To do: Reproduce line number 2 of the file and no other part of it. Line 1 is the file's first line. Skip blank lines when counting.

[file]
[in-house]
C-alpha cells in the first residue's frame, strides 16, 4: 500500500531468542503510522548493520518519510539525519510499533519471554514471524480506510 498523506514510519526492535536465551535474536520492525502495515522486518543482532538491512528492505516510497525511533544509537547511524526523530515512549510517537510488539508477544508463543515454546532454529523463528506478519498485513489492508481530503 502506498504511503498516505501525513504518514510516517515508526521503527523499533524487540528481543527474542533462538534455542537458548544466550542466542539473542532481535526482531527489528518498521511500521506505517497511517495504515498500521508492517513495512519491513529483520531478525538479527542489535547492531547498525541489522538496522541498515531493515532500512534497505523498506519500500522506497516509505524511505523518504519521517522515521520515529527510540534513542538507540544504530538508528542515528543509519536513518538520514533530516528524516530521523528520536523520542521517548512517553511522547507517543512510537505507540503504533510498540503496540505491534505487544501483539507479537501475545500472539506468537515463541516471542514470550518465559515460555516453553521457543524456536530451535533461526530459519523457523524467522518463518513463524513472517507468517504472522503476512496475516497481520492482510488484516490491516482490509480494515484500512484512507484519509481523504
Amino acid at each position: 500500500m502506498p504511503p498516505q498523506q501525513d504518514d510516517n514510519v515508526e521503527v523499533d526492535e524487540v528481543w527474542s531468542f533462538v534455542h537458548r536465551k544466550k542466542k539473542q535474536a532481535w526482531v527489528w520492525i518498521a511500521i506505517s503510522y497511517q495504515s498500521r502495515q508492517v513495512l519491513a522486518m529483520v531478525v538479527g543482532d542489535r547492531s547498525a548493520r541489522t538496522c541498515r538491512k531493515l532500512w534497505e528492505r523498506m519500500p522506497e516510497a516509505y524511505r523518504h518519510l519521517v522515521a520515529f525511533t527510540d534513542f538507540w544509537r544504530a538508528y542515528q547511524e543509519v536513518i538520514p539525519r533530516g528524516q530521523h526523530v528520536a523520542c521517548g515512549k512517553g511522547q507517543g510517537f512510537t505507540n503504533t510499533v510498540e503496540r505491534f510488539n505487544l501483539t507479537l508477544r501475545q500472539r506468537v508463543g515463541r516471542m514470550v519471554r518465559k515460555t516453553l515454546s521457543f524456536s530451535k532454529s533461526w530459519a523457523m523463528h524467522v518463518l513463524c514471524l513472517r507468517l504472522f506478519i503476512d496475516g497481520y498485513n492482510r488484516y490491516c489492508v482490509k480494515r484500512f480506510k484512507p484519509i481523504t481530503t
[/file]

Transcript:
C-alpha cells in the first residue's frame, strides 16, 4: 500500500531468542503510522548493520518519510539525519510499533519471554514471524480506510 498523506514510519526492535536465551535474536520492525502495515522486518543482532538491512528492505516510497525511533544509537547511524526523530515512549510517537510488539508477544508463543515454546532454529523463528506478519498485513489492508481530503 502506498504511503498516505501525513504518514510516517515508526521503527523499533524487540528481543527474542533462538534455542537458548544466550542466542539473542532481535526482531527489528518498521511500521506505517497511517495504515498500521508492517513495512519491513529483520531478525538479527542489535547492531547498525541489522538496522541498515531493515532500512534497505523498506519500500522506497516509505524511505523518504519521517522515521520515529527510540534513542538507540544504530538508528542515528543509519536513518538520514533530516528524516530521523528520536523520542521517548512517553511522547507517543512510537505507540503504533510498540503496540505491534505487544501483539507479537501475545500472539506468537515463541516471542514470550518465559515460555516453553521457543524456536530451535533461526530459519523457523524467522518463518513463524513472517507468517504472522503476512496475516497481520492482510488484516490491516482490509480494515484500512484512507484519509481523504